When we write code we make assumptions on the environment and the correct execution and most importantly obtaining the expecting result strictly depends on it.
I will not touch on software design or testing process, but just focus on an essential foundation that everyone should think to write better code and more efficient. Preventing to revisit code looking for answer the question of why is not working as expected.
Most of the time we’ve taken for granted that the environment is immutable or doesn’t change to a degree where impacts your code, but you haven’t check if your assumptions are true in the right place, yes in your code!
Requires statement prevents scripts from running whenever a mandatory requirement defined in the script is not met and providing a meaningful error.
A perfect example could be that your script uses a cmd-let that is available just after version 5.0 or requires to run as an administrator.
How does a requires statement look like? Generally is the placed at the top of the script.
This is when the requirement is not met:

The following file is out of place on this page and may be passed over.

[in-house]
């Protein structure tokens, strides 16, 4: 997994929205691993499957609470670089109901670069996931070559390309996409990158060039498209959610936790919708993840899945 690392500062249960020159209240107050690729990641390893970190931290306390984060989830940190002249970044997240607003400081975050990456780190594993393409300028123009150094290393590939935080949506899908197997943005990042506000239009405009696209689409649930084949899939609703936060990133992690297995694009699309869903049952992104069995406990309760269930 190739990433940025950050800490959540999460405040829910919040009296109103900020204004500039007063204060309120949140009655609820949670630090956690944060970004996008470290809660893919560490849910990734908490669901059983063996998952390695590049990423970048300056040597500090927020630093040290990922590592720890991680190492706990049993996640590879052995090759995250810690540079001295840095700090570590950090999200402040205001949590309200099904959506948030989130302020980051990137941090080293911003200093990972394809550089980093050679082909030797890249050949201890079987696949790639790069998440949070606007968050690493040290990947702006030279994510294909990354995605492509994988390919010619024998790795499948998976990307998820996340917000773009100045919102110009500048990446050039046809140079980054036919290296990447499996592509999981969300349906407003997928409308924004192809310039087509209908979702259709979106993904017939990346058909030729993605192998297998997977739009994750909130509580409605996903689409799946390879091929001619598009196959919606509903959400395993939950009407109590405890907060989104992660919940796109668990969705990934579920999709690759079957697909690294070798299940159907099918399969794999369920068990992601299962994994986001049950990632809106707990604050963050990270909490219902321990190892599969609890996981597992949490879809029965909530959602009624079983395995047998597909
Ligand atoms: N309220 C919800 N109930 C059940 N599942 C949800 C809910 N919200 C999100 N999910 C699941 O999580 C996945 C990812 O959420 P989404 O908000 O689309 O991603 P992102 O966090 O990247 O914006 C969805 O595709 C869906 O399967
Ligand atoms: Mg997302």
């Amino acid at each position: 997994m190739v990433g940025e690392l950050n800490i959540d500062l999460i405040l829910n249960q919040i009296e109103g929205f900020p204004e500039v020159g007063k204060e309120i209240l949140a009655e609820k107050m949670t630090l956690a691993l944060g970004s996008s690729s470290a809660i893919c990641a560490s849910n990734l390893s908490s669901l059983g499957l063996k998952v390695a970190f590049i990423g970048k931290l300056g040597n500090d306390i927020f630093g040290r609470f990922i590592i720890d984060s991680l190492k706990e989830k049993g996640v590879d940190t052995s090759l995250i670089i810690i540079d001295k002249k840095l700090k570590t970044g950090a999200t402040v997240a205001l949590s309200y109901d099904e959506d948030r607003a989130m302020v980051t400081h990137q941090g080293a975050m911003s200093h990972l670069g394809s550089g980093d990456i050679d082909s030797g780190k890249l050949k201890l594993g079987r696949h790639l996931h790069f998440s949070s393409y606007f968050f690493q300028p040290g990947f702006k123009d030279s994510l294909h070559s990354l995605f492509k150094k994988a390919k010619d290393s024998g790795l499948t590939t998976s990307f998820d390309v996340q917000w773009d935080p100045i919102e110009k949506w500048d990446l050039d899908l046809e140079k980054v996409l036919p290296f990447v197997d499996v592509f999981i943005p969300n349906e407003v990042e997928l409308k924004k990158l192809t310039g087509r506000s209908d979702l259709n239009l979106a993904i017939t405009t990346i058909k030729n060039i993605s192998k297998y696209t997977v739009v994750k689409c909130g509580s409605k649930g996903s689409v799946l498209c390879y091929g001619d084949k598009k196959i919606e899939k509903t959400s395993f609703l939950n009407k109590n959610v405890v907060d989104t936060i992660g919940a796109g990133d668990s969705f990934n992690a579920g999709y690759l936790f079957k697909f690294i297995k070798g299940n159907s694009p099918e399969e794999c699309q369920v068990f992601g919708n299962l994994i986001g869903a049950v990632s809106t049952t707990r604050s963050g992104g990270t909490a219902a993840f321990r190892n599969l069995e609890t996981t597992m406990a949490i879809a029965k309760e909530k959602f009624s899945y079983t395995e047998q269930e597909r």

PS C:\Users\Paolo> echo "#requires -runasadministrator">test.ps1
PS C:\Users\Paolo> .\test.ps1
.\test.ps1 : The script 'test.ps1' cannot be run because it contains a "#requires" statement for running as
Administrator. The current Windows PowerShell session is not running as Administrator. Start Windows PowerShell by
using the Run as Administrator option, and then try running the script again.
At line:1 char:1
+ CategoryInfo : PermissionDenied: (test.ps1:String) , ScriptRequiresException
+ FullyQualifiedErrorId : ScriptRequiresElevation
For more information I strongly suggest you to read the help:
And about the elevation example this link contains some useful examples : https://ss64.com/ps/syntax-elevate.html
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